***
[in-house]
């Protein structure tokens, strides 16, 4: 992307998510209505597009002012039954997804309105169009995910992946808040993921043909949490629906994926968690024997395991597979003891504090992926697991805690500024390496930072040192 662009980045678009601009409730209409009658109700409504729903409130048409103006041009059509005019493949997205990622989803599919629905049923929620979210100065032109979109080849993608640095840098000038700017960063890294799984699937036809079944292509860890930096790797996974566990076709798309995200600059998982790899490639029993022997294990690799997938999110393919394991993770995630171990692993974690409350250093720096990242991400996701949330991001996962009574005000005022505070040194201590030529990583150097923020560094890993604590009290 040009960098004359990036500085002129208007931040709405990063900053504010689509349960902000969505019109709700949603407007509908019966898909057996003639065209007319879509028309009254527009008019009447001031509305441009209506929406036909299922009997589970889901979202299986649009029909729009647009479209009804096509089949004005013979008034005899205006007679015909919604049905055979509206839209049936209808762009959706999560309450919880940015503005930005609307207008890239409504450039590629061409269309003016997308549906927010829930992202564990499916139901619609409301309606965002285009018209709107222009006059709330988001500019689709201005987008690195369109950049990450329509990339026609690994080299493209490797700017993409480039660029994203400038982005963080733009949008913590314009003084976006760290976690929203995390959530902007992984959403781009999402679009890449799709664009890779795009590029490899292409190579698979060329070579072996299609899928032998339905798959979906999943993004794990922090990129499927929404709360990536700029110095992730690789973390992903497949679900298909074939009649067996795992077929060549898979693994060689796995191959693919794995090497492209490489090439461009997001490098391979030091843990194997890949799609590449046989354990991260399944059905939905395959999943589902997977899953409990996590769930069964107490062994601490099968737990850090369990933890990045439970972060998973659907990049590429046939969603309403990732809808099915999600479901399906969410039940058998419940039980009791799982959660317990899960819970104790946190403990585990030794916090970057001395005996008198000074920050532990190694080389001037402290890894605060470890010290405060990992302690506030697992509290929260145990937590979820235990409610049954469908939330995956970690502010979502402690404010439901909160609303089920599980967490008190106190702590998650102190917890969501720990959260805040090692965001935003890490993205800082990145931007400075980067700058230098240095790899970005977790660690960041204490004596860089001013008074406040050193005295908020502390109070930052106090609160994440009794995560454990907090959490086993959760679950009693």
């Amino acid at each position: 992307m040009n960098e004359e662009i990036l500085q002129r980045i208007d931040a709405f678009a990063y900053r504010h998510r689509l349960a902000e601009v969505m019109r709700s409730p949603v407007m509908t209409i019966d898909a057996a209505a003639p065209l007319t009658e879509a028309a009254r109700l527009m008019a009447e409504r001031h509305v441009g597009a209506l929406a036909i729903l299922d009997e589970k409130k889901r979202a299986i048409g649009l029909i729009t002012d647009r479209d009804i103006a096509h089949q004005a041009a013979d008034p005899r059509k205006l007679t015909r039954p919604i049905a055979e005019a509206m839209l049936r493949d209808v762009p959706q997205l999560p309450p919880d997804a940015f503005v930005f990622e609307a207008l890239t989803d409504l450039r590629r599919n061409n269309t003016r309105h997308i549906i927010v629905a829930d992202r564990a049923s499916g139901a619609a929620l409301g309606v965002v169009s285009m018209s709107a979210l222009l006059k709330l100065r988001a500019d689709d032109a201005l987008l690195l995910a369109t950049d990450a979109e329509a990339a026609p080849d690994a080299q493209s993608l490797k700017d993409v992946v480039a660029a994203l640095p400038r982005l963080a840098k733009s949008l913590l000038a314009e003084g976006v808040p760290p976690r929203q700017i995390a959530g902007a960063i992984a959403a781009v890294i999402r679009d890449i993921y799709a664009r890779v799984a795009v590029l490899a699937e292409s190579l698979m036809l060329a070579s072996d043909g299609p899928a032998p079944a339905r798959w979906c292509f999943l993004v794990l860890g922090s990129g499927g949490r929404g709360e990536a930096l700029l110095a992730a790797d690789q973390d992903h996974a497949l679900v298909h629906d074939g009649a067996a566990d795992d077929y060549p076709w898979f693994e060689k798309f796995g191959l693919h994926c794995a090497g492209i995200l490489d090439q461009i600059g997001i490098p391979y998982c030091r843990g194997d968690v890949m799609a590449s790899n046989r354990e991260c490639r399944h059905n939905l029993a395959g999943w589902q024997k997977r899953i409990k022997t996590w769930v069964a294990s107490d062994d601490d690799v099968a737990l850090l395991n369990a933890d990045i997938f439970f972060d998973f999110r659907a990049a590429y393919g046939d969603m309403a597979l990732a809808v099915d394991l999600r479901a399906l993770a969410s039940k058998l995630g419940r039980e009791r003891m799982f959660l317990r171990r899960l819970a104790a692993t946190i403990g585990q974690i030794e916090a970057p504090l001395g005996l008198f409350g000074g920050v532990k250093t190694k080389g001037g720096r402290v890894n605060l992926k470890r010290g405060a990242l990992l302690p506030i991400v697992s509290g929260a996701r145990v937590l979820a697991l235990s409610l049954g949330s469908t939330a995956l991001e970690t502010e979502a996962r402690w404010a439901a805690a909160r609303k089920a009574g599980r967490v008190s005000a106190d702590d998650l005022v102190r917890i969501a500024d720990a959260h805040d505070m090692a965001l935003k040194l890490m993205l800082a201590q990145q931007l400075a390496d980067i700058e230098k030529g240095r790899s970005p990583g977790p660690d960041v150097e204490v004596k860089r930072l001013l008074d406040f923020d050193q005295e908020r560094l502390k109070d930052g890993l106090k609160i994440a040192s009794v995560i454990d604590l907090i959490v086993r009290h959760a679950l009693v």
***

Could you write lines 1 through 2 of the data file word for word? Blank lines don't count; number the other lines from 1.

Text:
[in-house]
């Protein structure tokens, strides 16, 4: 992307998510209505597009002012039954997804309105169009995910992946808040993921043909949490629906994926968690024997395991597979003891504090992926697991805690500024390496930072040192 662009980045678009601009409730209409009658109700409504729903409130048409103006041009059509005019493949997205990622989803599919629905049923929620979210100065032109979109080849993608640095840098000038700017960063890294799984699937036809079944292509860890930096790797996974566990076709798309995200600059998982790899490639029993022997294990690799997938999110393919394991993770995630171990692993974690409350250093720096990242991400996701949330991001996962009574005000005022505070040194201590030529990583150097923020560094890993604590009290 040009960098004359990036500085002129208007931040709405990063900053504010689509349960902000969505019109709700949603407007509908019966898909057996003639065209007319879509028309009254527009008019009447001031509305441009209506929406036909299922009997589970889901979202299986649009029909729009647009479209009804096509089949004005013979008034005899205006007679015909919604049905055979509206839209049936209808762009959706999560309450919880940015503005930005609307207008890239409504450039590629061409269309003016997308549906927010829930992202564990499916139901619609409301309606965002285009018209709107222009006059709330988001500019689709201005987008690195369109950049990450329509990339026609690994080299493209490797700017993409480039660029994203400038982005963080733009949008913590314009003084976006760290976690929203995390959530902007992984959403781009999402679009890449799709664009890779795009590029490899292409190579698979060329070579072996299609899928032998339905798959979906999943993004794990922090990129499927929404709360990536700029110095992730690789973390992903497949679900298909074939009649067996795992077929060549898979693994060689796995191959693919794995090497492209490489090439461009997001490098391979030091843990194997890949799609590449046989354990991260399944059905939905395959999943589902997977899953409990996590769930069964107490062994601490099968737990850090369990933890990045439970972060998973659907990049590429046939969603309403990732809808099915999600479901399906969410039940058998419940039980009791799982959660317990899960819970104790946190403990585990030794916090970057001395005996008198000074920050532990190694080389001037402290890894605060470890010290405060990992302690506030697992509290929260145990937590979820235990409610049954469908939330995956970690502010979502402690404010439901909160609303089920599980967490008190106190702590998650102190917890969501720990959260805040090692965001935003890490993205800082990145931007400075980067700058230098240095790899970005977790660690960041204490004596860089001013008074406040050193005295908020502390109070930052106090609160994440009794995560454990907090959490086993959760679950009693």